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    2037 C/Sgt. Joseph Hardwick was slightly wounded during the capture of a Boer laager at Swart Kopjes on 6 January 1881.


    Colour Sergeant Joseph Hardwick is recorded as having served with his Regiment during the Zulu War qualifying for the clasp “1879”.


    He is recorded as having been slightly wounded during the capture of the Boer laager at Swartkoppies on 6 January 1881. 

    The action at Swartkoppies took place during the Siege of Pretoria. During the last days of December 1880 British forces under Colonel Gildea had attacked a Boer laager some 10 miles south of Pretoria but their advance, which naively assumed that the Boers had run away, was checked by concealed Boer marksmen and four of the British attackers were wounded before they hurriedly withdrew. 


    An article by Rob Jordan (ref: The South African Military History Society Journal) records: 


    “A week later, on 5 January 1881, a foraging party to a farm nine miles east of the town (Pretoria) spotted another Boer laager three miles further off amongst the Zwartkoppies in a bend of the Pienaars river.


    Bellairs again decided to attack and the following morning 462 men set off under  cover of darkness. The Pretoria Carbineers under Captain Sanctuary and guided by Corporal W. Struben performed a remarkable feat in riding round the laager undetected and taking up position behind it to cut off the Boer retreat, but at first light they foolishly betrayed their presence and drew fire.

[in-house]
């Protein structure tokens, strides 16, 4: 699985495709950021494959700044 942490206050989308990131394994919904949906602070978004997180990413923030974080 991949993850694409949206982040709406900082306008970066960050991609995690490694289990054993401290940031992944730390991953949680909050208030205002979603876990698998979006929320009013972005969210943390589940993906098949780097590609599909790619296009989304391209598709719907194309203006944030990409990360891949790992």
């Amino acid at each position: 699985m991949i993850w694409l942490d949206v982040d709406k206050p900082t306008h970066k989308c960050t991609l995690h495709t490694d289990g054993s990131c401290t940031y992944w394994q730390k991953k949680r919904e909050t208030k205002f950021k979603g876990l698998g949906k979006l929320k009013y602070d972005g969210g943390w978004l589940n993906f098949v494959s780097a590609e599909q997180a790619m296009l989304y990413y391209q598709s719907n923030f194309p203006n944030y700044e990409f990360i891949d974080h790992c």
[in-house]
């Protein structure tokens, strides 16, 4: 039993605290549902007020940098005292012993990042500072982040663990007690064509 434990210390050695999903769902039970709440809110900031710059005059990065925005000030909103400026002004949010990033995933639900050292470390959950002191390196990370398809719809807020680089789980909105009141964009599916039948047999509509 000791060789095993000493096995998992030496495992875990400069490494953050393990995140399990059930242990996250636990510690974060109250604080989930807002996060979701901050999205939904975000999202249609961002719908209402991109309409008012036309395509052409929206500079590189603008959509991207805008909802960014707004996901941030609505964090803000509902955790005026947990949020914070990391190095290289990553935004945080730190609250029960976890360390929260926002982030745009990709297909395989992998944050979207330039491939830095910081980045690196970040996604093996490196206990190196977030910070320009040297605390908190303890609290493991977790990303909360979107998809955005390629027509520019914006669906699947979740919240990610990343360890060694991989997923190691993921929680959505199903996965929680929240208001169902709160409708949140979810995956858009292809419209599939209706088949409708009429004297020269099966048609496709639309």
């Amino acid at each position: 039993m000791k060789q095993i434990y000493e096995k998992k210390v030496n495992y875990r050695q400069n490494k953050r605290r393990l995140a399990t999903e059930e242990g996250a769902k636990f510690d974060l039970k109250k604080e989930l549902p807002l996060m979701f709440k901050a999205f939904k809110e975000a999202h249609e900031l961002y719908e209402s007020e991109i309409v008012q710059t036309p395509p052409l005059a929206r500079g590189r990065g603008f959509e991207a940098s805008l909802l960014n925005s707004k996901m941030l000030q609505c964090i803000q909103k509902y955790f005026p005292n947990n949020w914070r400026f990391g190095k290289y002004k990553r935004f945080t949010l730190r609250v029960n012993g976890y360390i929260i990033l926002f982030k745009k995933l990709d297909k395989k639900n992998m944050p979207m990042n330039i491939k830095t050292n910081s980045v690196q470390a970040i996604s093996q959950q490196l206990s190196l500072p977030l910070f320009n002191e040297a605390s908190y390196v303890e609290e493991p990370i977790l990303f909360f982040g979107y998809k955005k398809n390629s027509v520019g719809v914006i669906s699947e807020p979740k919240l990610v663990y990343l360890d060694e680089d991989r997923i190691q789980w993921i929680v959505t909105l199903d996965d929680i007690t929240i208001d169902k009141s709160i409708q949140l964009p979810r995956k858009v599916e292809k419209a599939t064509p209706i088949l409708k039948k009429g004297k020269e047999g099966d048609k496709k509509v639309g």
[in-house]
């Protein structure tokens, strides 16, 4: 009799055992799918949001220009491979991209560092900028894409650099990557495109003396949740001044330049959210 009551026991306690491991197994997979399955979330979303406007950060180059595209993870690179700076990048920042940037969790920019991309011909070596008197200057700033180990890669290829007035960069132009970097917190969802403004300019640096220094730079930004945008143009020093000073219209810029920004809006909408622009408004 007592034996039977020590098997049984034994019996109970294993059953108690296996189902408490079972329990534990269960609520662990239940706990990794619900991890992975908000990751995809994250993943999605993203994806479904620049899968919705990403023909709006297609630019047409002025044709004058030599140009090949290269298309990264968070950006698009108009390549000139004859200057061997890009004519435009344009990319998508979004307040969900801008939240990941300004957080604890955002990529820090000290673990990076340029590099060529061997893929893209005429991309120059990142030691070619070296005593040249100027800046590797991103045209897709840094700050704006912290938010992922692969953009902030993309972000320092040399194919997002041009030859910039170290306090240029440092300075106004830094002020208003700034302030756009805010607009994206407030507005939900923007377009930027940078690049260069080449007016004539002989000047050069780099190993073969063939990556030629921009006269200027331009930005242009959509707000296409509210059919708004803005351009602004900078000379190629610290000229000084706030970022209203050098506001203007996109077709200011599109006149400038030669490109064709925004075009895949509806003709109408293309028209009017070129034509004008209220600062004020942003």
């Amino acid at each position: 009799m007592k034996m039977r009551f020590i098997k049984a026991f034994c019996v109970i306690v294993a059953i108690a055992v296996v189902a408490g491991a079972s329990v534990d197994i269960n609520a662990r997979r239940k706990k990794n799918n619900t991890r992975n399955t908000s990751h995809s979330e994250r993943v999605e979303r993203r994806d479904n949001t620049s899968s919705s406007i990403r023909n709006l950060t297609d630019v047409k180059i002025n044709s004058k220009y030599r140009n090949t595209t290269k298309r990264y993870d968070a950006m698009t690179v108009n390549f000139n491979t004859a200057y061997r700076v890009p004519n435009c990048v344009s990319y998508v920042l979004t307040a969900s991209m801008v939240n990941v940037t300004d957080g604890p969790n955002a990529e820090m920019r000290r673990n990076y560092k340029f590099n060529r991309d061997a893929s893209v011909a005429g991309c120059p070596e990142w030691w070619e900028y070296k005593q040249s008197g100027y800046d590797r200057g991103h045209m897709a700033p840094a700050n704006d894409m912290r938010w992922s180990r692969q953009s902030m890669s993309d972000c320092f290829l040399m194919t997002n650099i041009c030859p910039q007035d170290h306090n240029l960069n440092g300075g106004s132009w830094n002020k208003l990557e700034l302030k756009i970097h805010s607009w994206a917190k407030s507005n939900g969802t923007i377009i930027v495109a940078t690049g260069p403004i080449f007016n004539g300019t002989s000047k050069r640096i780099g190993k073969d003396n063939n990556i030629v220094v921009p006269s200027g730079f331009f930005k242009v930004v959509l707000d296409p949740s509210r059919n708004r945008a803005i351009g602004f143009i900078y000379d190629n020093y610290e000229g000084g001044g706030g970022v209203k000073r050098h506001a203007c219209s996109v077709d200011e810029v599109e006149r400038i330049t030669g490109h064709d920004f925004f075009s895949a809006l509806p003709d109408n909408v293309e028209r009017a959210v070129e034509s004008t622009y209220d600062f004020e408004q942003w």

Gildea pushed ahead hurriedly with the main attack but the forty Boer defenders under Veldkornet Hans Botha held their ground tenaciously until overwhelmed. Two Boers were killed, three wounded and fifteen were taken prisoner; the rest had ridden away while a flag of truce was flying.


    Gildea wasted no time in withdrawing to camp as more Boers were riding in from other laagers to investigate. This was the only time during the siege (of Pretoria) that an attack was pushed to a successful conclusion but the cost to the garrison had been high – six men dead, twelve wounded – and the Boers had inflicted more than three times their own losses on the attackers, a grim warning for the future.


    Assistant Commandant General Erasmus was criticized after the defeat and replaced by Hendrik Schoeman.


    It appears that Schoeman inculcated greater alertness among the besiegers and set up a system for distant laagers to communicate by means of signal fires but the records of the Boer command are so meagre it is difficult to assess his contribution accurately.


    He certainly did nothing to change the essentially defensive tactics.” 

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